Features

February 1, 2011  

Cyber defense

U.S. cybersecurity must-do’s

A critical shortage of cyberspace-domain-trained and certified personnel affects the U.S.’s ability to defend itself against the spectrum of conflict in the cyberspace. This shortfall is both quantitative and qualitative and goes beyond mere educational requirements.

There is potentially an even greater shortfall in the cyberspace work force in the event of a major national event in cyberspace. Cyberspace-domain assets and resources are not adequately trained or organized to meet the potential threats. The national educational system needs to be overhauled and reformed to produce an effective number of qualified personnel for both government and private-sector cyberspace-domain requirements. Our society must recognize and understand the comprehensive danger that exists in cyberspace and that threatens our security and economy.

A major-scale conflict in the cyberspace domain would initiate a tremendous competition for available cyberspace personnel resources with technology expertise — government and commercial entities already compete for limited cyberspace personnel and capability. Major cyber conflict will exponentially increase this requirement for federal capabilities (primarily in the military and Department of Homeland Security [DHS] but also in numerous other federal agencies, such as the Energy and Treasury Departments, because of their responsibilities and oversight of critical nation cyberspace infrastructure).

At the tactical level, networks will need to be patched, servers rebuilt from original media and perimeter defenses strengthened — all requiring increased network management personnel and automated systems support. Additional tactical network personnel will need to build quarantined intranets to maintain communications for government and private-sector entities across critical nodes and boundaries that would need to be disconnected, or air-gapped, from the resulting Internet degradation. At the operational and strategic levels, experienced staff planners and leaders will be needed to make the difficult decisions required to prioritize, ration and enforce restricted and degraded bandwidth communications; develop and direct full-spectrum response to cyber aggression; increase network resilience; develop and select courses of action; and make decisions necessary to “fight through” the communications degradation of cyberwarfare while weathering potentially disastrous national infrastructure damage and collapse.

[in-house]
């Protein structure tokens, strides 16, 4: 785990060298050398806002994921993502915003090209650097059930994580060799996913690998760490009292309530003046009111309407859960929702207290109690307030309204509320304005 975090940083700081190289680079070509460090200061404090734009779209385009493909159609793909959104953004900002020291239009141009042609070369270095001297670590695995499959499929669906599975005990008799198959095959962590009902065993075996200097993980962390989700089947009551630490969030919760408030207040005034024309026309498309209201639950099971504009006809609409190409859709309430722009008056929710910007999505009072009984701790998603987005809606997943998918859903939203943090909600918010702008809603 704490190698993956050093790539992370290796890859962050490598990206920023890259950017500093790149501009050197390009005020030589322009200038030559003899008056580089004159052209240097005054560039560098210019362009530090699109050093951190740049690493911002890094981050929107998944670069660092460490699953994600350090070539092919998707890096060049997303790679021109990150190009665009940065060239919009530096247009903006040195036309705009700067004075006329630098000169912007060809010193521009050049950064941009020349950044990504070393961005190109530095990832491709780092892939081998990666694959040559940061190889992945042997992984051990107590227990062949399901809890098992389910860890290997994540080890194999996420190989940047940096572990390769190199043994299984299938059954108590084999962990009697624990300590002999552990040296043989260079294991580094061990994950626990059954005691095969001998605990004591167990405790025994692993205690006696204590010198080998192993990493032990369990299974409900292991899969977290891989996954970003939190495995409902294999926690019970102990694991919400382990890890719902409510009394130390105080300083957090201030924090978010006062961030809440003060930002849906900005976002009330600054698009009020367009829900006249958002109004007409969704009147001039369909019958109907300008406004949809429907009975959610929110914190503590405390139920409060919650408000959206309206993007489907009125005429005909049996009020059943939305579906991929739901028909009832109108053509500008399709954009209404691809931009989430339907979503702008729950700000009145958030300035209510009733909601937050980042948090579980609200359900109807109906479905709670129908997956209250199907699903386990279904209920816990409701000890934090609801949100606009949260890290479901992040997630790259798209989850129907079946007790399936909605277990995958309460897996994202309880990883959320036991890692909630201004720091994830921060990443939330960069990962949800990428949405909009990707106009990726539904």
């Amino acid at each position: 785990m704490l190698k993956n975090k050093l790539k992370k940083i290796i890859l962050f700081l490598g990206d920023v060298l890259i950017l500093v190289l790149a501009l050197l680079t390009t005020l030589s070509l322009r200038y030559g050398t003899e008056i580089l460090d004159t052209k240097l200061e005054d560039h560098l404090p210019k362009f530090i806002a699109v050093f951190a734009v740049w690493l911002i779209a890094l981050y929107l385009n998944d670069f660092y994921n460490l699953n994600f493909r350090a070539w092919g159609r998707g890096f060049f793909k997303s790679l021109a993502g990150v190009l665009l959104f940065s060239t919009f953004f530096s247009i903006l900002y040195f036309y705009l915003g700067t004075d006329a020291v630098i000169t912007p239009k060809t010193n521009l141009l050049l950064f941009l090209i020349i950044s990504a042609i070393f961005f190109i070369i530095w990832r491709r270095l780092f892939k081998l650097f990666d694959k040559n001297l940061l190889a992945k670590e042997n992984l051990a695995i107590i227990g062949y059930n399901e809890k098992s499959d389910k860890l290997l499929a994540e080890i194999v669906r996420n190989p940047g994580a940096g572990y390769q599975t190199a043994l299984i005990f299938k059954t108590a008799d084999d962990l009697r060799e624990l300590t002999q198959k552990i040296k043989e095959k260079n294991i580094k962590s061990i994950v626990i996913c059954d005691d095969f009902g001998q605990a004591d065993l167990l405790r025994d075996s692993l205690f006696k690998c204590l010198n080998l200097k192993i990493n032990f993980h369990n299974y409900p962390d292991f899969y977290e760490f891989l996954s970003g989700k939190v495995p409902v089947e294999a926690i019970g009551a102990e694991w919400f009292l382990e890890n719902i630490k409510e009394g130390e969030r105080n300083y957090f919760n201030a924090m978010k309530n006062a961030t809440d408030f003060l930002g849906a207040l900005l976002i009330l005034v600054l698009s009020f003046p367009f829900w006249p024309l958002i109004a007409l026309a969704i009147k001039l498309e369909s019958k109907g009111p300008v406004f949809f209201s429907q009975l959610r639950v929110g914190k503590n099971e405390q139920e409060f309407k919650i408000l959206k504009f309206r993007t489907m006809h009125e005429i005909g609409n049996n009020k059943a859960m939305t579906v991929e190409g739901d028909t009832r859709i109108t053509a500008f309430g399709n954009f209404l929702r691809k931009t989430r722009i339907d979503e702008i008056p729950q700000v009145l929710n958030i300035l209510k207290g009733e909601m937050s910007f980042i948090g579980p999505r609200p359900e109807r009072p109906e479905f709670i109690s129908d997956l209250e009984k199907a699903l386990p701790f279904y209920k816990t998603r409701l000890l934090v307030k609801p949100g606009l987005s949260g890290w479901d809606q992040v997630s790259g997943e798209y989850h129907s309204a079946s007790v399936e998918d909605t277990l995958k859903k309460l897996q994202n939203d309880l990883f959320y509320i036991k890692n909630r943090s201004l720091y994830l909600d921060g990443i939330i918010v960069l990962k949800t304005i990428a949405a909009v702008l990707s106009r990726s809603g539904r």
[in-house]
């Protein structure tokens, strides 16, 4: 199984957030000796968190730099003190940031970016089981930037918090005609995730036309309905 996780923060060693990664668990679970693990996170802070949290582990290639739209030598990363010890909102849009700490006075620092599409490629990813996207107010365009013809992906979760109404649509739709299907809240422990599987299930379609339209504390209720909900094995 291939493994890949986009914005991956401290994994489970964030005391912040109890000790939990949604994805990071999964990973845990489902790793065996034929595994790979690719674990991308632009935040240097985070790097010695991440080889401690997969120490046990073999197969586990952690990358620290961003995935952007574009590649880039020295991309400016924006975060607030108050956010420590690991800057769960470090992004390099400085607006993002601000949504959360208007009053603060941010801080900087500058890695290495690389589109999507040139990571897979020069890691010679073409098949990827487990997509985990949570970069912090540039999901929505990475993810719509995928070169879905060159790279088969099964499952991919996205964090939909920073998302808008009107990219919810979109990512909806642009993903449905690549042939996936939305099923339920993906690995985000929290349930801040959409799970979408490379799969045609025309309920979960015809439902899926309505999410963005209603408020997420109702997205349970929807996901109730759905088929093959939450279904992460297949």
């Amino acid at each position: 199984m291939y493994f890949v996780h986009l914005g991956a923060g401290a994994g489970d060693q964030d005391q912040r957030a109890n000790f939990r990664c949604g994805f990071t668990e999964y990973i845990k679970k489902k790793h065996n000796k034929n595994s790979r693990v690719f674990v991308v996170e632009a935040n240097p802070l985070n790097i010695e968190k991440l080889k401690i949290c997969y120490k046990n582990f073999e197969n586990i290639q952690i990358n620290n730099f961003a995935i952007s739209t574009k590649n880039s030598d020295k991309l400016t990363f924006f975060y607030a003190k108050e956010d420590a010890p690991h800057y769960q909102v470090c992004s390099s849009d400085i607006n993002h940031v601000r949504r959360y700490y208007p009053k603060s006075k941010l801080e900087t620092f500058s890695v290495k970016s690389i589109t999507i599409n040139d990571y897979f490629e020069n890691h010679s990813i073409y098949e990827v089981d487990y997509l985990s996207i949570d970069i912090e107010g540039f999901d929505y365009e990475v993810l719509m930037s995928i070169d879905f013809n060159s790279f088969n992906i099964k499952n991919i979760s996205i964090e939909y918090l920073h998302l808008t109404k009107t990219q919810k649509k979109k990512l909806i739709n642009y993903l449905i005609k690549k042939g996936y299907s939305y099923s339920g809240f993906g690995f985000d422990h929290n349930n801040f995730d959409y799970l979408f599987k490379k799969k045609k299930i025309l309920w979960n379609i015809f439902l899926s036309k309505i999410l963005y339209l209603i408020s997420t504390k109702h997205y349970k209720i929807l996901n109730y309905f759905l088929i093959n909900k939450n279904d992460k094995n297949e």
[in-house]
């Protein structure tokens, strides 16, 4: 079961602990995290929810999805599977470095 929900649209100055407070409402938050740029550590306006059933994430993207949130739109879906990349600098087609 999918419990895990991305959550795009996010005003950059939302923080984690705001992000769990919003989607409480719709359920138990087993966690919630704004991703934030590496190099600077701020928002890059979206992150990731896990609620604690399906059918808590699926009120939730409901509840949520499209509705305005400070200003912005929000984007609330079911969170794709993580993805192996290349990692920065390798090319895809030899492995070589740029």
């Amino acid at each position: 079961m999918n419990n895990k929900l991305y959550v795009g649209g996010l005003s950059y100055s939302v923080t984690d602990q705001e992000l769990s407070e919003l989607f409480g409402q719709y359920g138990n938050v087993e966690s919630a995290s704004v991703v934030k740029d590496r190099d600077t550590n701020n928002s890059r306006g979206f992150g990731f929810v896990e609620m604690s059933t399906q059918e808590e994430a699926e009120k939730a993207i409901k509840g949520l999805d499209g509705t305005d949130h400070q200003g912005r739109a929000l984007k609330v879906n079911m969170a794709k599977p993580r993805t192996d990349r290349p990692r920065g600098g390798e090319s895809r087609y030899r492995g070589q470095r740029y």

Personnel and organizations with offensive cyberspace capabilities will have to be deployed to conduct critical operations at the national, agency and theater levels. This scenario will require large numbers of personnel organized into units that have collectively trained and exercised together. These units will have displayed measurable cyberwarfare competence and be capable of fully utilizing advanced technology. These personnel must have an intuitive grasp of cyberspace operations supported by sound judgment developed through individual and unit collective experience. This experience must be gained through years of focused cyberspace exercises and operations, network technology understanding and full-spectrum information operations background.

One method of helping ensure the quality of the cyberspace work force is the use of commercial professional certifications. There are several conflicting aspects to this method. On the positive side, these certifications ensure that an individual has had recognizable and measurable cyberspace security training and exposure to information technologies and techniques common to cyberspace operations/missions. However, a drawback to this method is that it limits the available pool of immediate and potential candidates and can lead to difficulties hiring fully capable but uncertified personnel. An overreliance on certifications prevents many otherwise capable personnel from participating in critical federal cyberspace-domain operations. It also tends to favor personnel who are good at test-taking, as opposed to those who do not have that talent but are good at practical application of cyberspace skills and experience. These certifications do not judge the ability of the test-taker to apply critical and innovative thinking skills to cyberspace-domain security missions. So while the certification process can be useful, an effective system of evaluating, hiring and promoting cyberspace-domain personnel still requires personnel to be judged qualitatively.